An extremely modest-selling detective tale called The Cuckoo's Calling is now rocketing up bestseller lists after a weekend revelation the book is actually the work of Harry Potter creator J.K. Rowling.

Writing under the pseudonym Robert Galbraith (purportedly a retired investigator penning his debut novel), the blockbuster Scottish author released The Cuckoo's Calling in the U.K. and U.S. in April. It sold just 1,500 copies in the past few months.

However, after a weekend Sunday Times report unveiled Rowling as the author, demand is surging for the novel and members of the British book industry — including publishers who turned the manuscript down and critics who passed it over — have been left red-faced.

"For a title that isn't even in our top 5,000 to shoot to number one so quickly is almost unheard of," books manager Darren Hardy told Reuters.

The Cuckoo's Calling follows Cormorant Strike, a troubled former war vet turned private detective investigating the death of a supermodel in London. The book was published by Little, Brown, which also released Rowling's first novel for adults — The Casual Vacancy — to incredible hype and ultimately mixed reviews in 2012.

The publisher said it was "looking forward to publishing Strike's next installment in summer 2014."

Rowling confirmed she was indeed the author and noted that she had hoped to keep the secret longer because it had felt liberating.

"It has been wonderful to publish without hype or expectation, and pure pleasure to get feedback under a different name," she said in a statement to the Times.

It isn't the first time Rowling has modified her name to publish her work: she pitched the Harry Potter series using her initials rather than her proper name (Joanne) because she initially worried about her gender influencing potential readers.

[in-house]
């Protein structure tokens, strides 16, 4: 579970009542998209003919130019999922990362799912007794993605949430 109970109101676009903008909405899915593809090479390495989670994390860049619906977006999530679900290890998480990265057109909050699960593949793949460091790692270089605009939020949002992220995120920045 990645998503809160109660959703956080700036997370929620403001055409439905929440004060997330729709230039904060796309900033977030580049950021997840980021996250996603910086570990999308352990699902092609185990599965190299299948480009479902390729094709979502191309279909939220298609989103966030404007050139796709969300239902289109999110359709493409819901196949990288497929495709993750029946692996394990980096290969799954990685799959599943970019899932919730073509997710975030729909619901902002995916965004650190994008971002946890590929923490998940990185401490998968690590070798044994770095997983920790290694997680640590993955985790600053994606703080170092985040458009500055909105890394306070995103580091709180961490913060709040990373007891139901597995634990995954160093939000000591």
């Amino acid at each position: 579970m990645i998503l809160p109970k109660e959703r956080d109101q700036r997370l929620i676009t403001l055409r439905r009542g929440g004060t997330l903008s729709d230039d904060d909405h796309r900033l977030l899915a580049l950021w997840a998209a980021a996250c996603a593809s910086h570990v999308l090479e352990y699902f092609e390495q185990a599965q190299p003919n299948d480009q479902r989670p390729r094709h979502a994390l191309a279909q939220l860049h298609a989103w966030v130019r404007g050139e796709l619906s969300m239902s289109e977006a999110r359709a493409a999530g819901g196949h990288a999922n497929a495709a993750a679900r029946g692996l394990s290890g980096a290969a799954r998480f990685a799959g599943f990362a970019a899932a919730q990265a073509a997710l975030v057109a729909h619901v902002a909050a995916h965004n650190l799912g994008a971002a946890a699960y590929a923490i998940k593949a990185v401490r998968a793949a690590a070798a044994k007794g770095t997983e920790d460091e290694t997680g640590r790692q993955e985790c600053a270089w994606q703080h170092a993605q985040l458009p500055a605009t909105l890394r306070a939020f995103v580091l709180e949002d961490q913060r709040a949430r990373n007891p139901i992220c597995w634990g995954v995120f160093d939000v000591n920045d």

Like her record-breaking Harry Potter novel series, The Cuckoo's Calling was turned away by several firms before finally being released. Orion Publishing's fiction editor Kate Mills was among those who admitted to rejecting the tale, posting about it via Twitter.

Cathy Rentzenbrink, a reviewer for trade magazine The Bookseller, revealed that she had read one chapter before dropping The Cuckoo's Calling. However, Publisher's Weekly and the few other outlets that did review the novel gave it positive write-ups.

It was suspicion about how a first-time novelist could write with such confidence and maturity that led the Sunday Times to investigate.

A former single mother and welfare recipient, Rowling is now one of the world's best-read writers and among the U.K.'s wealthiest people. She made her success with Harry Potter and has sold more than 400 million copies of the teen wizard novels around the globe.